College Countdown: 90FM’s Top 90 of 1996, 14 and 13

14. Golden Smog, Down by the Old Mainstream

Golden Smog has a longer history than their best-known recorded history suggests. First formed in 1989 by a batch of Minneapolis musicians with pretty good day jobs (like the Replacements and Soul Asylum), the band was something of a lark, playing countrified rock as a counterpoint to the punk that was flooding the local scene. The group released a covers EP in 1992, with everyone credited under pseudonyms. It wasn’t really until the 1995 release of their debut full-length, Down by the Old Mainstream, that the prospect of this being a more productive creative outlet started to take hold. Still including some of the original members, the band also notably picked up Wilco frontman Jeff Tweedy whose presence combined with that of Gary Louris (of the Jayhawks) and Dan Murphy (Soul Asylum) gave Golden Smog something of a y’allternative supergroup vibe (though it’s admittedly a stretch to pull Soul Asylum into that particular subgenre). If there was still something of a tendency to use the band as a clearinghouse for the songwriting efforts individuals probably weren’t likely to propose to their main group, the overall quality of the music was high. The pseudonym conceit was still in place, although the songwriting credits were accurate. By the time of the group’s sophomore effort, the excellent Weird Tales, they’d given up on the pretending. That was about it for approximately a decade, until several of the original members retook the mantle in 2006.

13. Bad Religion, The Gray Race

Bad Religion was coming off the most successful album of their career when they made The Gray Race, but they were also dealing with turmoil. 1994’s Stranger than Fiction sold better than anything up until that point and generally garnered them far more attention than they’d had before. It was also the final album for founding guitarist Greg Gurewitz, who officially left because his attention was needed at the record label he owned, Epitaph Records, because they were suddenly and quite unexpectedly the home of bands that had enormous hits. Surely a bit of consternation over the Bad Religion band decision to move from Epitaph to major label Atlantic Records had something to do with it, too. Concerned about group cohesion, Bad Religion frontman Greg Graffin sought more input from his bandmates. They also has a somewhat unlikely collaborator in Ric Ocasek of the Cars, then transitioning into a respectable career as a producer. Whatever contributions the band and Ocasek made didn’t really alter the trajectory of the music in a notable way. These were still clearly Bad Religion songs. In broader commercial terms, the album didn’t do especially well, and subsequent releases on Atlantic were received even more poorly. By 2001, they were back on Epitaph. At the same time, Gurewitz rejoined the band, which hardly seems like a coincidence. They’ve continued on ever since, even recently releasing an EP of Christmas songs.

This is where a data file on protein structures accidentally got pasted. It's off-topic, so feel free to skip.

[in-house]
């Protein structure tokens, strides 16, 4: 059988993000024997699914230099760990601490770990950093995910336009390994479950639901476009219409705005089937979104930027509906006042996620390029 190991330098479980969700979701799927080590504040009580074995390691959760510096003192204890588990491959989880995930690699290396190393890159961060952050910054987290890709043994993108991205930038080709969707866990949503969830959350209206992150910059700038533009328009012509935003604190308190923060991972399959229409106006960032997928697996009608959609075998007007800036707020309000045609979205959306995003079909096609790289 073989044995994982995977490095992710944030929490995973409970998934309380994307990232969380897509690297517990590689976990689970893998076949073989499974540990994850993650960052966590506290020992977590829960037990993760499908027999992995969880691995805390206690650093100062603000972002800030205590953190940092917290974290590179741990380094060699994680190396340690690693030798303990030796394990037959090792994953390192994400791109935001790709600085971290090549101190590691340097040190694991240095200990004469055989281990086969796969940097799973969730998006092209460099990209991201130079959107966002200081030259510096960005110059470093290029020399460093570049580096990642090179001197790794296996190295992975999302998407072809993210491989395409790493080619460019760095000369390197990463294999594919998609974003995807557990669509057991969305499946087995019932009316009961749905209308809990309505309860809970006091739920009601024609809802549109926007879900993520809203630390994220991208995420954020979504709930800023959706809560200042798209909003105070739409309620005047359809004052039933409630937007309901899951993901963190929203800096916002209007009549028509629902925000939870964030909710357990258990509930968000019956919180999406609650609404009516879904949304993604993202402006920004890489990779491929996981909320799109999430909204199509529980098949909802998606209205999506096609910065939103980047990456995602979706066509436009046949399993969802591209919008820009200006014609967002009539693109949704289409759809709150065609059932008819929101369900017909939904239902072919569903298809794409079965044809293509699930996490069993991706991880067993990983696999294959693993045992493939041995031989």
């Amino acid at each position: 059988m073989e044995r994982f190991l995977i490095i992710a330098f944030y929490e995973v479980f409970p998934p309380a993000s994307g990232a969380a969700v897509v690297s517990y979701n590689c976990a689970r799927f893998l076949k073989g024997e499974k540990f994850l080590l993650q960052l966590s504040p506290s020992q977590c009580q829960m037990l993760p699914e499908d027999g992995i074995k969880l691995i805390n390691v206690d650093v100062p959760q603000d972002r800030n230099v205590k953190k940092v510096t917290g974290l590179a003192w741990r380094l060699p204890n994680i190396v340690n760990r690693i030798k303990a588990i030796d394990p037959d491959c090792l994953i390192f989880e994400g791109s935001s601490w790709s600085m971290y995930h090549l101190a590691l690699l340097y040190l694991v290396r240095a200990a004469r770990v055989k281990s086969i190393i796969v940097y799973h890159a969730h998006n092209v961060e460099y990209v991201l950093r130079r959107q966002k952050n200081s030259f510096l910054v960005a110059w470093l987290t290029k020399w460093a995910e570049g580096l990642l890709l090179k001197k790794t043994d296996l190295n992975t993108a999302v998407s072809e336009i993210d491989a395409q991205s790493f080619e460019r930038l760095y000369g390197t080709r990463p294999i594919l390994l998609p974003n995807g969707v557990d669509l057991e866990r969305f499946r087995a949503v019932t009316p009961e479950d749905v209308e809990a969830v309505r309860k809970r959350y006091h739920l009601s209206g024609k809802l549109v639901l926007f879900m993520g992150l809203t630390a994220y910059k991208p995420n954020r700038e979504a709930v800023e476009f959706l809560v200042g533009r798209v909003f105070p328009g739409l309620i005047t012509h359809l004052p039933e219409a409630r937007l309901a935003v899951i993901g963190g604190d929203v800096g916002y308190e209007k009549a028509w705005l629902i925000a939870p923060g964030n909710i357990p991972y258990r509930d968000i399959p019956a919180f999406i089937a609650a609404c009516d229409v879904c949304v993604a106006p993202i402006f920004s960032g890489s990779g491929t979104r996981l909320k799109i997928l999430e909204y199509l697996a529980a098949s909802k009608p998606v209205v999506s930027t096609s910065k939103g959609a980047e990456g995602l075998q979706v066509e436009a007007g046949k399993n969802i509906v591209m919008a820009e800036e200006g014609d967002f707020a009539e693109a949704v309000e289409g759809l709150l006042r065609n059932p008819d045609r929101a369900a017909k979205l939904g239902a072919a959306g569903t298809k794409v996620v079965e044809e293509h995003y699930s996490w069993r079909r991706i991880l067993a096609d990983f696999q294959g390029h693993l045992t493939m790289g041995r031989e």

An Introduction
–90 and 89: Antichrist Superstar and Three Snakes and One Charm
–88 and 87: No Code and Unplugged
–86 and 85: Greatest Hits Live and Gilded Stars and Zealous Hearts
–84 and 83: To the Faithful Departed and God’s Good Urges
–82 and 81: Billy Breathes and Sweet F.A.
–80 and 79: The Process and Test for Echo
–78 and 77: Supersexy Swingin’ Sounds and Breathe
–76 and 75: Bob Mould and Walking Wounded
–74 and 73: It’s Martini Time and Trainspotting soundtrack
–72 and 71: Aloha Via Satellite and Fever In Fever Out
–70 and 69: Hi My Name is Jonny and One Mississippi
–68 and 67: Everything Sucks and The Aeroplane Flies High
–66 and 65: First Band on the Moon and Razorblade Suitcase
–64 and 63: Comic Book Whore and Peachfuzz
–62 and 61: All Change and Rude Awakening
–60 and 59: 12 Golden Country Greats and Songs in the Key of X
–58 and 57: Brain Candy soundtrack and Pinkerton
–56 and 55: Sublime and Count the Days
–54 and 53: Wild Mood Swings and The Cult of Ray
–52 and 51: Bringing Down the Horse and Crash
–50 and 49: No Talking, Just Head and New Adventures in Hi-Fi
–48 and 47: Lay It Down and Pogue Mahone
–46 and 45: I’m with Stupid and XTORT
–44 and 43: Tango and …finally
–42 and 41: Good Weird Feeling and Mint 400
–40 and 39: Happy Nowhere and Not Fade Away (Remembering Buddy Holly)
–38 and 37: Turn the Radio Off and Electriclarryland
–36 and 35: Naughty Little Doggie and In Blue Cave
–34 and 33: Eventually and Schoolhouse Rock! Rocks
–32 and 31: Beautiful Girls soundtrack and Strat’s Got Your Tongue
–30 and 29: Upstroke for the Downfolk and Set the Twilight Reeling
–28 and 27: Born on a Pirate Ship and The Golden Age
–26 and 25: Ænima and Dead Man Walking soundtrack
–24 and 23: Victor and Songs for Pele
–22 and 21: Down on the Upside and Music for Our Mother Ocean
–20 and 19: Supercop soundtrack and Dust
–18 and 17: Remember and A Worm’s Life
–16 and 15: William Shakespeare’s Romeo + Juliet and Saturday Morning: Cartoons’ Greatest Hits

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